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dc.contributor.authorStoll, Richard J.
dc.date.accessioned 2013-10-28T19:00:27Z
dc.date.available 2013-10-28T19:00:27Z
dc.date.issued 2005
dc.identifier.citation Stoll, Richard J.. "Civil Reality? Simulation Experiments on the Impact of Civil War in a Realist World." Conflict Management and Peace Science, 22, no. 1 (2005) Taylor & Francis: 19-38. http://dx.doi.org/10.1080/07388940590915309.
dc.identifier.urihttps://hdl.handle.net/1911/75014
dc.description.abstract The most widely used theoretical framework in international relations is realism. Realism takes many forms, and there have been hundreds of writings on the topic. In the United States, the two most popular exemplars of realism are Morgenthau (Morgenthau & Thompson, 1985; original 1948) and Waltz (1979). There is no systematic attempt to incorporate civil wars into the realist framework. In this paper, we use a computer simulation to explore the impact of a state's civil war experience on its interstate war experience. The results suggest that a state's civil war experience can have an impact on its interstate war experience.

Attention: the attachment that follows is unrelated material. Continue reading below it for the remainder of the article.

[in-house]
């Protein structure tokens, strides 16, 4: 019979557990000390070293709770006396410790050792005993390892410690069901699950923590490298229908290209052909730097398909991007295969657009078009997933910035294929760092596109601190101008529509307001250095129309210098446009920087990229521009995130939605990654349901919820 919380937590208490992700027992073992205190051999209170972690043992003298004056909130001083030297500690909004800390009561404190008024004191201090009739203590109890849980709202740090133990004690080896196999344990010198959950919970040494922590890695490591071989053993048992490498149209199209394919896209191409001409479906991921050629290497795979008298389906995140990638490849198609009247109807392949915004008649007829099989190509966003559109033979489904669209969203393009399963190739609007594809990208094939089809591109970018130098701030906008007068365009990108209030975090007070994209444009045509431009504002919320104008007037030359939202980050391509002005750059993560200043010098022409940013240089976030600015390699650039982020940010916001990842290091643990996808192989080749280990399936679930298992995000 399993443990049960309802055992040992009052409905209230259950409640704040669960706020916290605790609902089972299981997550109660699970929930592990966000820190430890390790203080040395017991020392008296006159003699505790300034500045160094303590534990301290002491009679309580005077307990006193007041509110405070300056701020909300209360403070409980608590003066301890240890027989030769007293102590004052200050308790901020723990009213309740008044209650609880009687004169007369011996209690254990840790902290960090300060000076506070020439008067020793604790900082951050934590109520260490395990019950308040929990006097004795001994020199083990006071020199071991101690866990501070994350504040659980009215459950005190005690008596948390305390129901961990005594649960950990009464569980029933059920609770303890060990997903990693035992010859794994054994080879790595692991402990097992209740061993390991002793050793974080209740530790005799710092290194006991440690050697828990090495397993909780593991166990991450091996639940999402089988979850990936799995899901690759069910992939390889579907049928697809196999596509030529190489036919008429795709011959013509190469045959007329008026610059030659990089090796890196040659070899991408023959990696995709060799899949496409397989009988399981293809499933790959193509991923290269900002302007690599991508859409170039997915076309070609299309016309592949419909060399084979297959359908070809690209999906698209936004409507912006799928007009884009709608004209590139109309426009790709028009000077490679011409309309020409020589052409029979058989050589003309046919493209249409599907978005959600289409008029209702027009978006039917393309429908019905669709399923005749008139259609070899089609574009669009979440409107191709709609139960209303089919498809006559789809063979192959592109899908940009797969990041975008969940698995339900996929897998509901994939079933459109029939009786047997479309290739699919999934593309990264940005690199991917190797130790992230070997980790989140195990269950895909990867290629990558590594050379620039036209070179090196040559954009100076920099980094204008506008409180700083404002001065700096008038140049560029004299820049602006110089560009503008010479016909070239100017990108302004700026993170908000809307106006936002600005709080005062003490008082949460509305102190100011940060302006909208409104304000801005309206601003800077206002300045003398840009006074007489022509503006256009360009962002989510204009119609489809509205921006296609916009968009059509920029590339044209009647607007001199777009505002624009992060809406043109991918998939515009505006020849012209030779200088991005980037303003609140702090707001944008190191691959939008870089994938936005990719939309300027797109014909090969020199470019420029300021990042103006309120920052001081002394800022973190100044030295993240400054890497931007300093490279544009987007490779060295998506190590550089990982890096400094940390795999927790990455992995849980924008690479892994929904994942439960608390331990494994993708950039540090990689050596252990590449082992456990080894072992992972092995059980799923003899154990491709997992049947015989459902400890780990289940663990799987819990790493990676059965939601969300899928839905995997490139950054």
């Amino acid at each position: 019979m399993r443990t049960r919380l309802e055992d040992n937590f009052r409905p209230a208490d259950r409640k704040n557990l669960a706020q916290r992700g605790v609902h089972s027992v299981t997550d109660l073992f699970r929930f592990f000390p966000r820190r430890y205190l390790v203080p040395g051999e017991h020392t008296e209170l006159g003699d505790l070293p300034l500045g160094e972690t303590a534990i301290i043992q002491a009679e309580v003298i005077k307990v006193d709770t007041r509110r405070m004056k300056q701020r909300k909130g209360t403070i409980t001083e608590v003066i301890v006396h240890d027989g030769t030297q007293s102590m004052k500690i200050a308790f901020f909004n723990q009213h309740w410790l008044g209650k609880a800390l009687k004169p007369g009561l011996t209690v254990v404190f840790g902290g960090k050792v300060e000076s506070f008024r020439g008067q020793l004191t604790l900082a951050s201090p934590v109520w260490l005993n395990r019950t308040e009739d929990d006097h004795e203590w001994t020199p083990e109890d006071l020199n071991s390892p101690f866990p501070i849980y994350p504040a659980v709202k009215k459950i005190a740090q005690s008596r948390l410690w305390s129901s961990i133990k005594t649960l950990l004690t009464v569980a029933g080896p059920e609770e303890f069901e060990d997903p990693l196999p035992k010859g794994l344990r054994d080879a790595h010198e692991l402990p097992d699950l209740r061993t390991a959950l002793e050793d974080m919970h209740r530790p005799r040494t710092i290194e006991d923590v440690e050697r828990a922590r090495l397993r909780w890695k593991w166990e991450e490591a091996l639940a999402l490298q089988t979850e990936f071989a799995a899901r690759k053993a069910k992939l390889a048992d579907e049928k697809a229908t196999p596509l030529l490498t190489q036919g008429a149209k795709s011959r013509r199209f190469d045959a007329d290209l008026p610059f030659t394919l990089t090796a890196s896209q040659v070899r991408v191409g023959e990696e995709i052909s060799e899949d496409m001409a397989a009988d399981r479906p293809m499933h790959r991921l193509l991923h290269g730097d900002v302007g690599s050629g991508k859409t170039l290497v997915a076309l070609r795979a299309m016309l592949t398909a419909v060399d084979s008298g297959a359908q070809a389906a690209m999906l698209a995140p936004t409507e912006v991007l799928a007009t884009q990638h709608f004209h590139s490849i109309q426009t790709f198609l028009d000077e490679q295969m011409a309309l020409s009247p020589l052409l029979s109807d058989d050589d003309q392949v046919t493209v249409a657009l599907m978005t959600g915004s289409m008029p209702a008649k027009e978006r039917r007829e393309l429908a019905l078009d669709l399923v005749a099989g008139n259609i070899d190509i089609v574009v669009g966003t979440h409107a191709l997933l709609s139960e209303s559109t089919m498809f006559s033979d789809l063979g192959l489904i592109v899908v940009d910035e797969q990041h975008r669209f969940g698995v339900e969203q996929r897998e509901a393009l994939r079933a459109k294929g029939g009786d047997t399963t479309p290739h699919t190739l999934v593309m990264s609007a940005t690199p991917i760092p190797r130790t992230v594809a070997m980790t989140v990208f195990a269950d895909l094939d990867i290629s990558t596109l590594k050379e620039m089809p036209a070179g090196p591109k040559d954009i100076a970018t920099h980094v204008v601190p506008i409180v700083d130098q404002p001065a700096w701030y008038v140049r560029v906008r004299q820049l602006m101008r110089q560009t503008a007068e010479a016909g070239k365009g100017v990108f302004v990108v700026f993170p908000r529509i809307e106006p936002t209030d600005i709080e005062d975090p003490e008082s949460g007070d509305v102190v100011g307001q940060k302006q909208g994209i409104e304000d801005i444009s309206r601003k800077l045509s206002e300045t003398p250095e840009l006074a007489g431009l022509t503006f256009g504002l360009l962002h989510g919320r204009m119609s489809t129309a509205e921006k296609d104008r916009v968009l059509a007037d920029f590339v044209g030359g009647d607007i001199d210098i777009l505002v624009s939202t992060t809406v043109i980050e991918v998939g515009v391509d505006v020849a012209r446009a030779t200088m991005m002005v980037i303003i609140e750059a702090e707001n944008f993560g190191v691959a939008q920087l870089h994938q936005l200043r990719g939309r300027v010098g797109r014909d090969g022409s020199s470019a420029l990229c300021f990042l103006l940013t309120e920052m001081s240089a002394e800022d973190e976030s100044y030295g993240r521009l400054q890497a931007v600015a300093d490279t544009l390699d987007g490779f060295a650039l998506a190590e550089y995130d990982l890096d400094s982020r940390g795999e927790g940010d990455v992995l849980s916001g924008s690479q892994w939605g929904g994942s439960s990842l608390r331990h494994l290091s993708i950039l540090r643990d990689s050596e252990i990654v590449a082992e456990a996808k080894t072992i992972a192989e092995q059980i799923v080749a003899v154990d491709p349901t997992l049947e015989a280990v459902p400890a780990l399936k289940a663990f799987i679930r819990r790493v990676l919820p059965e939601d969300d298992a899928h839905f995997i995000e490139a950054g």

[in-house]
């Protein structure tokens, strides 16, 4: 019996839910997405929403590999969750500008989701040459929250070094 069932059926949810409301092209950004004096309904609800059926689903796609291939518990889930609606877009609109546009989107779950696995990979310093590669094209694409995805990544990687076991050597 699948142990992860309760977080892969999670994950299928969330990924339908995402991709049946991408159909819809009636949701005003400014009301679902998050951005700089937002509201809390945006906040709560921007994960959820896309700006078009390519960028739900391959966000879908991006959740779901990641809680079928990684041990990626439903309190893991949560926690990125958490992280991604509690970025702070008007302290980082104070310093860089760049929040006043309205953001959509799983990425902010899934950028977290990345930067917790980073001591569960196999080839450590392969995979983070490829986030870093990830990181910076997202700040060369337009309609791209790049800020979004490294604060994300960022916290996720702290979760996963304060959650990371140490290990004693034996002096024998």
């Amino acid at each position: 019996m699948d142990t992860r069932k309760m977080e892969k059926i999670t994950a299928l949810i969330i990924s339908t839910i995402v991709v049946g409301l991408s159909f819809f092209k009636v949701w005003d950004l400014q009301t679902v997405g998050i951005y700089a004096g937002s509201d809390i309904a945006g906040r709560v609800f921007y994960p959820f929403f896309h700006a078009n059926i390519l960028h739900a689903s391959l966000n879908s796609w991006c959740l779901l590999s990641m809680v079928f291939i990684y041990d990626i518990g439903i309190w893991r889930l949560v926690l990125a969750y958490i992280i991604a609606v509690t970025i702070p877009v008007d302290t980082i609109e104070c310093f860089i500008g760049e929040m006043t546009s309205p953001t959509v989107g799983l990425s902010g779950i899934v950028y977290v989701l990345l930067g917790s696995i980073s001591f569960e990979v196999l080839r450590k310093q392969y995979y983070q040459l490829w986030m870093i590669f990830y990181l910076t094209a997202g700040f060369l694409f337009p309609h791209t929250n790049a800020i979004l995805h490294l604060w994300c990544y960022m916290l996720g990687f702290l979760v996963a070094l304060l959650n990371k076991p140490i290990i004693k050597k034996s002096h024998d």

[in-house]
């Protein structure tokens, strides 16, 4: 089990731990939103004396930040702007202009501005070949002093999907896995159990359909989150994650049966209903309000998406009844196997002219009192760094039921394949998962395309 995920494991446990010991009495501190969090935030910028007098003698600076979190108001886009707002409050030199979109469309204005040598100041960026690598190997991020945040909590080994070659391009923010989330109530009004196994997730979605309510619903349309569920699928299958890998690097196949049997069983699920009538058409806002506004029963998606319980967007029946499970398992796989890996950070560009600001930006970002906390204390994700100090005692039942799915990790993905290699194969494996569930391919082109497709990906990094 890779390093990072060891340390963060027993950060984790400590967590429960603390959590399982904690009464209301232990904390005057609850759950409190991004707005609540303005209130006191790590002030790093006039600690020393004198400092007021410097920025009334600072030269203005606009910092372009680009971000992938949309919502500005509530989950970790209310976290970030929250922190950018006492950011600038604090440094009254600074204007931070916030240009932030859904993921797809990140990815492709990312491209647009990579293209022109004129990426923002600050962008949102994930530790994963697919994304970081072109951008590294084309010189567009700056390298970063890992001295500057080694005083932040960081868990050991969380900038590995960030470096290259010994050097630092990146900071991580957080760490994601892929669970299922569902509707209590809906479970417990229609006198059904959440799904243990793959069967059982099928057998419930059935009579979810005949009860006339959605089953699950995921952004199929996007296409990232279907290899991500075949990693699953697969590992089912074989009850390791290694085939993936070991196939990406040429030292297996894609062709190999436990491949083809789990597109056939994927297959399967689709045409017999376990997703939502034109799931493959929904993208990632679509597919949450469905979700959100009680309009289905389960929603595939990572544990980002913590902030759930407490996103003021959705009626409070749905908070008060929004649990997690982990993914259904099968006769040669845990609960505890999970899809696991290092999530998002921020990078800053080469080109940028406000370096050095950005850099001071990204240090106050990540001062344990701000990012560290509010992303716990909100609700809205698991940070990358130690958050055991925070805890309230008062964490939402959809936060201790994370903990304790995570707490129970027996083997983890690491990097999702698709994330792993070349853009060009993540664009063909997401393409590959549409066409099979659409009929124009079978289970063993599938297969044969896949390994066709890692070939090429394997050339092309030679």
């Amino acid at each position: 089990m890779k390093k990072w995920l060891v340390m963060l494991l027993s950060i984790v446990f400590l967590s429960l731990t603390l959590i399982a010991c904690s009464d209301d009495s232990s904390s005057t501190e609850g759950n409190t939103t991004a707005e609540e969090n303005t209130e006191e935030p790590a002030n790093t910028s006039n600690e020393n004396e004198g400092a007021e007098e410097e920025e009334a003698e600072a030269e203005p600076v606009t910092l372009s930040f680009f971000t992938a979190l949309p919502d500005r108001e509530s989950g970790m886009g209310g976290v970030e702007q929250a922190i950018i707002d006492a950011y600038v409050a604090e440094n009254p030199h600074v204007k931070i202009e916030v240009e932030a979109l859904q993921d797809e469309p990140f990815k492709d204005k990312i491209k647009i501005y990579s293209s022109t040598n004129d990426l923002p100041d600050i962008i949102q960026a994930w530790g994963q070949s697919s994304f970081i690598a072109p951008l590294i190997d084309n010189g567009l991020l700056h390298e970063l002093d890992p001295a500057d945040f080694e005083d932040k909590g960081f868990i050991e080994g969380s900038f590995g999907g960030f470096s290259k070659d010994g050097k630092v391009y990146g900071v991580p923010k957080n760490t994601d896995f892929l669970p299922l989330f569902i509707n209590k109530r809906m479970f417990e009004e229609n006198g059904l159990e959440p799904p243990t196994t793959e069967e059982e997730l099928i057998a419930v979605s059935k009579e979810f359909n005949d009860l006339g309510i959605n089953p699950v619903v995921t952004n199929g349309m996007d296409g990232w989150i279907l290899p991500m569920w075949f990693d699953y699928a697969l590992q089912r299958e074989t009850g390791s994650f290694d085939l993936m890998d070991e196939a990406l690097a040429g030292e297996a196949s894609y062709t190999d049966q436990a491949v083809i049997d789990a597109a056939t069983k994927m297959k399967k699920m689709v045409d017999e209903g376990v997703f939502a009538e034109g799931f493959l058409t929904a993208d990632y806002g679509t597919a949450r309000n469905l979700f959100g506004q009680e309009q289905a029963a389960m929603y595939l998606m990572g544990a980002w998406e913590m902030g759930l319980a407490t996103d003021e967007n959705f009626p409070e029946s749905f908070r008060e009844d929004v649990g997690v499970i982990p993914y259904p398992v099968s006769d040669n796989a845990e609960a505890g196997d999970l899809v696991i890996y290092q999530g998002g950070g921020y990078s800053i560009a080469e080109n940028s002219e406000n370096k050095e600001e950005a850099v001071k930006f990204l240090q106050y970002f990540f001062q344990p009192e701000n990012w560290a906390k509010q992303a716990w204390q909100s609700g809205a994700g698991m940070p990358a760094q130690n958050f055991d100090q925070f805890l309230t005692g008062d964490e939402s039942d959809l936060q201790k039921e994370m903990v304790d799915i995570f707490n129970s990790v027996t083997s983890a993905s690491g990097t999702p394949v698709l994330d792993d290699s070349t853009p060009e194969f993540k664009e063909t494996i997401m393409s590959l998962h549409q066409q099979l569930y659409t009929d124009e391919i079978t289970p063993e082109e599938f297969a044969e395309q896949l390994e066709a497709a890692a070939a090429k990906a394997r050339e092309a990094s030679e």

dc.language.iso eng
dc.publisher Taylor & Francis
dc.rights This is an author's peer-reviewed final manuscript, as accepted by the publisher. The published article is copyrighted by Taylor & Francis
dc.title Civil Reality? Simulation Experiments on the Impact of Civil War in a Realist World
dc.type Journal article
dc.citation.journalTitle Conflict Management and Peace Science
dc.subject.keywordcivil war
realism
computer simulation
experiment
dc.citation.volumeNumber 22
dc.citation.issueNumber 1
dc.embargo.terms none
dc.type.dcmi Text
dc.identifier.doihttp://dx.doi.org/10.1080/07388940590915309
dc.type.publication post-print
dc.citation.firstpage 19
dc.citation.lastpage 38


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